DD1 and her two special friends, I'd trust in Central London.

sonlypuppyfat Wed 18-Dec-13 12:55:19

She will be fine girls are usually quite sensible. I don't like my DD going out with loads of girls as I think girls can get a bit bitchy in gangs but just 2 or 3 is great.

hmc Wed 18-Dec-13 13:11:09

Thanks for all the posts - feeling much better about it

mumofthemonsters808 Wed 18-Dec-13 13:17:54

I have the same concerns as my year 7 DD has asked to go into town on Saturday. I have said yes on the condition that she goes in the morning and comes home after a few hours. It will be the first time she has done this, but despite my vivid imagination, I see no harm in letting go off the reigns.

hmc Wed 18-Dec-13 13:55:58

I probably come across as a right old helicopter parent but we live in the countryside so dd has not done what a lot of other children have done at a younger age - like walk to school (we have never been within walking distance), pop around a friend's house to see if they are available to play (again, have never lived close enough) and hasn't done much crossing of roads! (am serious, we live on a trunk road with fast moving traffic so go everywhere via car) - which I think explains my wobbling on this matter a little more. Thanks - I realise she will be fine though, will do my best not to stress about it smile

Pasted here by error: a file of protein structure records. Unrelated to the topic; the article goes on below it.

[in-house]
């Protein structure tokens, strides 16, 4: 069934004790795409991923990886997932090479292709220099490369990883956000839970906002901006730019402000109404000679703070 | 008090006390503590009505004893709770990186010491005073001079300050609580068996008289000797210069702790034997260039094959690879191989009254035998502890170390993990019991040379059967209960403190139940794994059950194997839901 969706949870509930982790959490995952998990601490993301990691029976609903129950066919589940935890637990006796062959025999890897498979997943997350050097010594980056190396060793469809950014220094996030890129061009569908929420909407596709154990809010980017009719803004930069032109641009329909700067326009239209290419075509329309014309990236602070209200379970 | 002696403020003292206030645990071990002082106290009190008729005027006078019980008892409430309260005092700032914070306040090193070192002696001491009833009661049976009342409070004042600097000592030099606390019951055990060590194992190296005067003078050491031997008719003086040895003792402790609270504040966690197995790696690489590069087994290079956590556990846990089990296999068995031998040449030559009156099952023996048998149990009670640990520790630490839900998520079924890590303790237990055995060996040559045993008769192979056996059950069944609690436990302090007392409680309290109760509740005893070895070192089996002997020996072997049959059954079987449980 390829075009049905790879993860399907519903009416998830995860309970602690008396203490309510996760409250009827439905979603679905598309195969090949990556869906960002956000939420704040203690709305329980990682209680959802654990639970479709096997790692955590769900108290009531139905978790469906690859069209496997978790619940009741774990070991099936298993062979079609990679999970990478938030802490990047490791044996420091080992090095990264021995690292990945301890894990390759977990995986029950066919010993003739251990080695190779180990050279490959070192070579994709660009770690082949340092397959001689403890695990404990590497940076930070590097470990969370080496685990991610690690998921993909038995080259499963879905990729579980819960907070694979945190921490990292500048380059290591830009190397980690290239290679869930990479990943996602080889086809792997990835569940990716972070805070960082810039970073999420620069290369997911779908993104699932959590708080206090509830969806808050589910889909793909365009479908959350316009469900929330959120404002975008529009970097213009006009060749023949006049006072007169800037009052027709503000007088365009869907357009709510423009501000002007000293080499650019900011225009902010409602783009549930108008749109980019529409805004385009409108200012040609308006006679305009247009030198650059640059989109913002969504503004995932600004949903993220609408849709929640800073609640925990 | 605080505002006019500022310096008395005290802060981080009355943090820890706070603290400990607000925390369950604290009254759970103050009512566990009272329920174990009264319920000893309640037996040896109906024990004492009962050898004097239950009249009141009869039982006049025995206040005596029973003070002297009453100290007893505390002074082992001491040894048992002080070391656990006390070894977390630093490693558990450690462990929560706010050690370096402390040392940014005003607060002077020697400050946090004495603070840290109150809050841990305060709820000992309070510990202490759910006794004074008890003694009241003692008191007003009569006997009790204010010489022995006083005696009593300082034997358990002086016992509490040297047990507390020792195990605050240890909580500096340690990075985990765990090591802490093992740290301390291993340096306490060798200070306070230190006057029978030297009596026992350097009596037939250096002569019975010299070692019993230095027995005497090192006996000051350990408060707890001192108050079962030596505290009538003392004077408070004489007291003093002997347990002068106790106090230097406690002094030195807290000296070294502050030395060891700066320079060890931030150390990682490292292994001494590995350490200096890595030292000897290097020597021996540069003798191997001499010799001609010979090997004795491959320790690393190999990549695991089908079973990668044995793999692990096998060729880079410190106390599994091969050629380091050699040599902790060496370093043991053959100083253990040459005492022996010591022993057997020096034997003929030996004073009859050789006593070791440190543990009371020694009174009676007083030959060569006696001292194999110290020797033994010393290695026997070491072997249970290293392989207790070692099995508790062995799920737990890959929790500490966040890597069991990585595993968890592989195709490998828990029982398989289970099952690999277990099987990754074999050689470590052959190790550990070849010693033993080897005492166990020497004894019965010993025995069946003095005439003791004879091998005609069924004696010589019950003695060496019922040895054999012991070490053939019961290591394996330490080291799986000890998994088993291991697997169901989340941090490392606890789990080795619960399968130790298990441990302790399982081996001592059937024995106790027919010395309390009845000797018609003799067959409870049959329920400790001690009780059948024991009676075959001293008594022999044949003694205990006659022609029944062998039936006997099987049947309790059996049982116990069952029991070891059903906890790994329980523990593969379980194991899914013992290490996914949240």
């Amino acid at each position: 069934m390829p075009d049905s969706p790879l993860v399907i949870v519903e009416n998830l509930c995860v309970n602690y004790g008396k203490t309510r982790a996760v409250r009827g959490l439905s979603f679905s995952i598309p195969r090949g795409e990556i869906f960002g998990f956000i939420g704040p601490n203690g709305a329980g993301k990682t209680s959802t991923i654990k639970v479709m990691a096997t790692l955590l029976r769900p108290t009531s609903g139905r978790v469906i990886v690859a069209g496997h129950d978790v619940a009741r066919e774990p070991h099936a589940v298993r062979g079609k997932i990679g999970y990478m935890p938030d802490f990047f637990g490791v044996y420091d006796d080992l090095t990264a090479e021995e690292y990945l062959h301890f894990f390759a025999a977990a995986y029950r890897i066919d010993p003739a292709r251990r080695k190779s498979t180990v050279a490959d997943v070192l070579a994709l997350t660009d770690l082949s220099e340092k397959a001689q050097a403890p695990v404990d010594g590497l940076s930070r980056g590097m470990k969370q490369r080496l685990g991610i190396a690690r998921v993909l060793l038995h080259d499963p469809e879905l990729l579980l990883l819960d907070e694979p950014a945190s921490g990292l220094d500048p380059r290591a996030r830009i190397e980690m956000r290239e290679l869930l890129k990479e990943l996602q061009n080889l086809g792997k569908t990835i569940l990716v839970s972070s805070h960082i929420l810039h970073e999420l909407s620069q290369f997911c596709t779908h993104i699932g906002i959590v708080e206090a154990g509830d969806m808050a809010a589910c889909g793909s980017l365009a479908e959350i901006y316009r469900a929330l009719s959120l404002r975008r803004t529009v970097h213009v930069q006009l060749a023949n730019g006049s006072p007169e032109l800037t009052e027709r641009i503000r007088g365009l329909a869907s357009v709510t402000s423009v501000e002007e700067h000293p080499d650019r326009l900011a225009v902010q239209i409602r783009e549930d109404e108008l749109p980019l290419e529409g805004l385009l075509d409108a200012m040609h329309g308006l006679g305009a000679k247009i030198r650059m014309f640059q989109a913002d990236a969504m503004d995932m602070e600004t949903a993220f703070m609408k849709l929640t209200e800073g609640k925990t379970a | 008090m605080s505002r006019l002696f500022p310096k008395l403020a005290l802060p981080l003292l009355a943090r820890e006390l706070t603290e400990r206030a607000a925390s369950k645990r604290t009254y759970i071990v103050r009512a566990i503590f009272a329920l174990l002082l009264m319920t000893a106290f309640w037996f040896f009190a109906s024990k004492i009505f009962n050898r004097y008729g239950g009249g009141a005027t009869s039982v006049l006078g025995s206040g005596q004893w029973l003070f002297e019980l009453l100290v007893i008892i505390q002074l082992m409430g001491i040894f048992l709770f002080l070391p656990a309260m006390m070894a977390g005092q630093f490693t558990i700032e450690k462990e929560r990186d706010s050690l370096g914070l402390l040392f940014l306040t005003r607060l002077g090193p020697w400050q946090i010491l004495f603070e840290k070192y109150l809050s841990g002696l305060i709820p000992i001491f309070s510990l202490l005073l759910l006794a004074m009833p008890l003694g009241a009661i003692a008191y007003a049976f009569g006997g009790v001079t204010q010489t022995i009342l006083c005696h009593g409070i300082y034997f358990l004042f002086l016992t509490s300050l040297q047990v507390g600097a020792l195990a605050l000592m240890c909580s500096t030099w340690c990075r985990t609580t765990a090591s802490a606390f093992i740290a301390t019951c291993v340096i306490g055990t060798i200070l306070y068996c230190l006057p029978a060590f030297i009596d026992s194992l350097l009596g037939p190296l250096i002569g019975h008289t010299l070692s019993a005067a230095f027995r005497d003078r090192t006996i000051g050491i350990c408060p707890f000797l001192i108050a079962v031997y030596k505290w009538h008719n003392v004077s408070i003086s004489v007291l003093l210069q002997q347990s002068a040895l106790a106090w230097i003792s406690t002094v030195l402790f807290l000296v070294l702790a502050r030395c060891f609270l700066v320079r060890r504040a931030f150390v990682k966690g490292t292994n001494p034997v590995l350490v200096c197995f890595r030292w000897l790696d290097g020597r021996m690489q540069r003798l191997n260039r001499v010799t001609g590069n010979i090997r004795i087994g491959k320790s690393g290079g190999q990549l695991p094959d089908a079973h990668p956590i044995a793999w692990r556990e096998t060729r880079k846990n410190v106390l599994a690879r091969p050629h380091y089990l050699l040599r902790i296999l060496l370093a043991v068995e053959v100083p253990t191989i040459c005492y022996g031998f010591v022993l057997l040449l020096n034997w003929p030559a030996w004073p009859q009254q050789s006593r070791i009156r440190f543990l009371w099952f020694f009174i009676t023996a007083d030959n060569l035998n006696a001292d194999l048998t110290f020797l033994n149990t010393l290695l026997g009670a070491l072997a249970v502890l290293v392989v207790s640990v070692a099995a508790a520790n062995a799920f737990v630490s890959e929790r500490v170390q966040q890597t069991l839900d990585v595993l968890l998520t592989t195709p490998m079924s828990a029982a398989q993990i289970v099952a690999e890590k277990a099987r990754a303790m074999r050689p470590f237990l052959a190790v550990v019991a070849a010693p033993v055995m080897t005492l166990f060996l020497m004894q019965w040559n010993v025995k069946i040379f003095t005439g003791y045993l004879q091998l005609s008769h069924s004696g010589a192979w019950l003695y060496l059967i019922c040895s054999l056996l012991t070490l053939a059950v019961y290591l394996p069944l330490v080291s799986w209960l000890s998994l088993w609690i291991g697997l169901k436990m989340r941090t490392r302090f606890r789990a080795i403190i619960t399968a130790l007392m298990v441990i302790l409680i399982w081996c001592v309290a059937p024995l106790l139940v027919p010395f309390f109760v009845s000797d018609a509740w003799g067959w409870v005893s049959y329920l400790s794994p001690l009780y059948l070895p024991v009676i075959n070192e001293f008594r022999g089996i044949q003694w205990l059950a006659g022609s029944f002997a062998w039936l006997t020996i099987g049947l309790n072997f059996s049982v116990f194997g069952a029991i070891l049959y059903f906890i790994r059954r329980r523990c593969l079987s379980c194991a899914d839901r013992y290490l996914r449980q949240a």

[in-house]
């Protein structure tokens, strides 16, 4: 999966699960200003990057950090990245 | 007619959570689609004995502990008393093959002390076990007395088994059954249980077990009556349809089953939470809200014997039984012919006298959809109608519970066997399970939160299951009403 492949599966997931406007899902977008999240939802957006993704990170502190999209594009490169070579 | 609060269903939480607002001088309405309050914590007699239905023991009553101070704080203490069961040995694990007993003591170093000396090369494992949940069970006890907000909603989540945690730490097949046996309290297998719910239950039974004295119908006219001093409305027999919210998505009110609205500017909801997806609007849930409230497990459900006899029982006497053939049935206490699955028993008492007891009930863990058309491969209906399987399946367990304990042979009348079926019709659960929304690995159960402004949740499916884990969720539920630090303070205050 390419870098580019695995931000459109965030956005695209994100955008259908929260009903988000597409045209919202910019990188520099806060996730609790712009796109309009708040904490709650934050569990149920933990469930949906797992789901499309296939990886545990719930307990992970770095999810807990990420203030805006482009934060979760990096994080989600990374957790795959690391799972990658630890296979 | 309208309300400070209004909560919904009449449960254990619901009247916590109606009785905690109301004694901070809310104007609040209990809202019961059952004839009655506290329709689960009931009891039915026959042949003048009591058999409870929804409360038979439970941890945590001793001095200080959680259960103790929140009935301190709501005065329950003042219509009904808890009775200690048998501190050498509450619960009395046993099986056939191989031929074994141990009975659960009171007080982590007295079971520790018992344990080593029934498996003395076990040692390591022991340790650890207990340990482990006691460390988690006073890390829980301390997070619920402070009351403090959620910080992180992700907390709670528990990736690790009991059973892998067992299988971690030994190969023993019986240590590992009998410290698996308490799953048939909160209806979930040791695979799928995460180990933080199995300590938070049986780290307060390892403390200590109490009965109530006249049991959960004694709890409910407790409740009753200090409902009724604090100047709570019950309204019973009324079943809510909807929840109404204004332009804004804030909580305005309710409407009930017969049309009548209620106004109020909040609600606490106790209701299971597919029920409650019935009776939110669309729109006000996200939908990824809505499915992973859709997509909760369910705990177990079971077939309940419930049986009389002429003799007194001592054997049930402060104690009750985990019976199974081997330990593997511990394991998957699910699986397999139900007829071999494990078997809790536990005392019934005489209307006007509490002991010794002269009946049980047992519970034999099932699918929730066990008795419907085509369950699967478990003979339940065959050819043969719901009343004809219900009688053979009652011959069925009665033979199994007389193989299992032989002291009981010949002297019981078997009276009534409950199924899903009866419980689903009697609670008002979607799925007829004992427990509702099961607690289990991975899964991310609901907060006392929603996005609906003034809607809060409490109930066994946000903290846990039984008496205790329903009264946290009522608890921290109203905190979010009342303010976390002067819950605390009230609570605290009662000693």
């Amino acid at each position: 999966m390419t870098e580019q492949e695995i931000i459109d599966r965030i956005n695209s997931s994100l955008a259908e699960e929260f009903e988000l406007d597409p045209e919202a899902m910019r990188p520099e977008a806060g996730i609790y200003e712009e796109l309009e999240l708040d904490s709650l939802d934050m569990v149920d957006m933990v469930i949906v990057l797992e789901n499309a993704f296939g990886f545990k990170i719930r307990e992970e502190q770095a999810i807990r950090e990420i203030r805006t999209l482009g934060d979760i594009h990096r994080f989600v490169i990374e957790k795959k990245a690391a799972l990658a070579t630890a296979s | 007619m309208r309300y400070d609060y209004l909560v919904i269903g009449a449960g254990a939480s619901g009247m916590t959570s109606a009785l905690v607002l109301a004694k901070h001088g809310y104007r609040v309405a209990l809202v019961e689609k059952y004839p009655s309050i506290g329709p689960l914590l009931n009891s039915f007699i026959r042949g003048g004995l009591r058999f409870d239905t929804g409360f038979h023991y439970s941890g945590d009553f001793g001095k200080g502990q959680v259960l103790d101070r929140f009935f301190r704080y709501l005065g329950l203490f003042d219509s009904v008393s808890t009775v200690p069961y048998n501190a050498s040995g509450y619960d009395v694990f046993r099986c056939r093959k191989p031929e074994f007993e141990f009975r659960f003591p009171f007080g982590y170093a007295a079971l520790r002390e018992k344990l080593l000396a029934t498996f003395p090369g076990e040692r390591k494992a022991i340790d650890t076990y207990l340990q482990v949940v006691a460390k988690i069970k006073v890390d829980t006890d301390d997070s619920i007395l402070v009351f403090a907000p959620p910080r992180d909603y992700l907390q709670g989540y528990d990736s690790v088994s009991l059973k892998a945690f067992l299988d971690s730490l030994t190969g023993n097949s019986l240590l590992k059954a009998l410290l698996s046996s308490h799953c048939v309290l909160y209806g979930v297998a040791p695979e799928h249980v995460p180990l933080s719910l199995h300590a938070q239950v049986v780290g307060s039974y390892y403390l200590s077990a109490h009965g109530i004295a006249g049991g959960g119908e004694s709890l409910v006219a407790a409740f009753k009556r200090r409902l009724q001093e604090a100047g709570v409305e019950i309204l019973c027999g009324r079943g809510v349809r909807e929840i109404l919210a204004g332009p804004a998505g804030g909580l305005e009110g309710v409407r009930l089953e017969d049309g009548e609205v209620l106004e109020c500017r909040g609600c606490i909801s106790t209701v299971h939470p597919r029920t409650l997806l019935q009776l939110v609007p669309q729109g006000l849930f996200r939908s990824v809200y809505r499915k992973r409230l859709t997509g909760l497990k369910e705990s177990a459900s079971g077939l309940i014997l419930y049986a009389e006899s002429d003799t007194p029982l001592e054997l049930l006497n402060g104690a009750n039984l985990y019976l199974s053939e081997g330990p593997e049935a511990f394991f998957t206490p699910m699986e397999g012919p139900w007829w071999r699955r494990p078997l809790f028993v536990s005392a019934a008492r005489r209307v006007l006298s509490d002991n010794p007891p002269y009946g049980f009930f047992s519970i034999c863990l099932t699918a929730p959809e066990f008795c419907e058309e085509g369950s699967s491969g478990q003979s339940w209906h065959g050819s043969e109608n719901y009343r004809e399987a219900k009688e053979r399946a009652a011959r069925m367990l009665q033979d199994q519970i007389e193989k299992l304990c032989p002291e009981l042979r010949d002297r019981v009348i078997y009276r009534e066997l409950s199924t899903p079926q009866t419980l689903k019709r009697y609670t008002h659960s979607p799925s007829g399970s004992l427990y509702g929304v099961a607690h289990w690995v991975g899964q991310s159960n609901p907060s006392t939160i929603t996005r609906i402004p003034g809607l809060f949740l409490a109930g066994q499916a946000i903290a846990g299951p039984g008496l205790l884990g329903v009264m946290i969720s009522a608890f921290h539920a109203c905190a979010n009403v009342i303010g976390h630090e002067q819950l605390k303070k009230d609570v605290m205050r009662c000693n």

CallMeNancy Wed 18-Dec-13 13:57:57

They will be fine & have a fantastic time. Give them extra money for tea & cake so they can feel extra grown up smile

It will be busy, but still a working day & other school hours. Not as bad as it could be on Saturday.

Newmum0113 Wed 18-Dec-13 21:41:45

Hi op

As a child of very strict bordering on insanely controlling parents, I wasn't allowed to do anything like this until I was 17. Not even school trips overnight/week long. With teachers.

It cost me a happy teenage life. I had no real friends because I was never allowed to do anything so I couldn't participate and bond. It meant I never knew the gossip or what had happened at the weekend and I ended up being very isolated. It was horrible.

Please, by all means, worry about her. But don't hold her back. She will be safe as you already said, as they are sensible and have phones, and you will be nearby with ds anyway. Stay 50ft behind and follow them. All day if you must, but let her have that impression of a bit of freedom. It will mean the world to her.

Sorry for the overshare if too personal
sad

hmc Thu 19-Dec-13 16:16:23

Newmum - don't apologise, all very relevant. I'd hate to compromise her life like that because of my own neuroses!

Well we did it, the three mums went for coffee for an hour and a bit and the three girls were let loose and had a thoroughly good time. And since they came back in one piece, we all feel emboldened to let them do the same again soon fgrin

Newmum0113 Thu 19-Dec-13 17:17:51

hmc I'm glad it all went well - and you got to enjoy coffee with the other mums too!

Merry Christmas! fsmile

hmc Thu 19-Dec-13 19:58:43

Merry Christmas right back at you!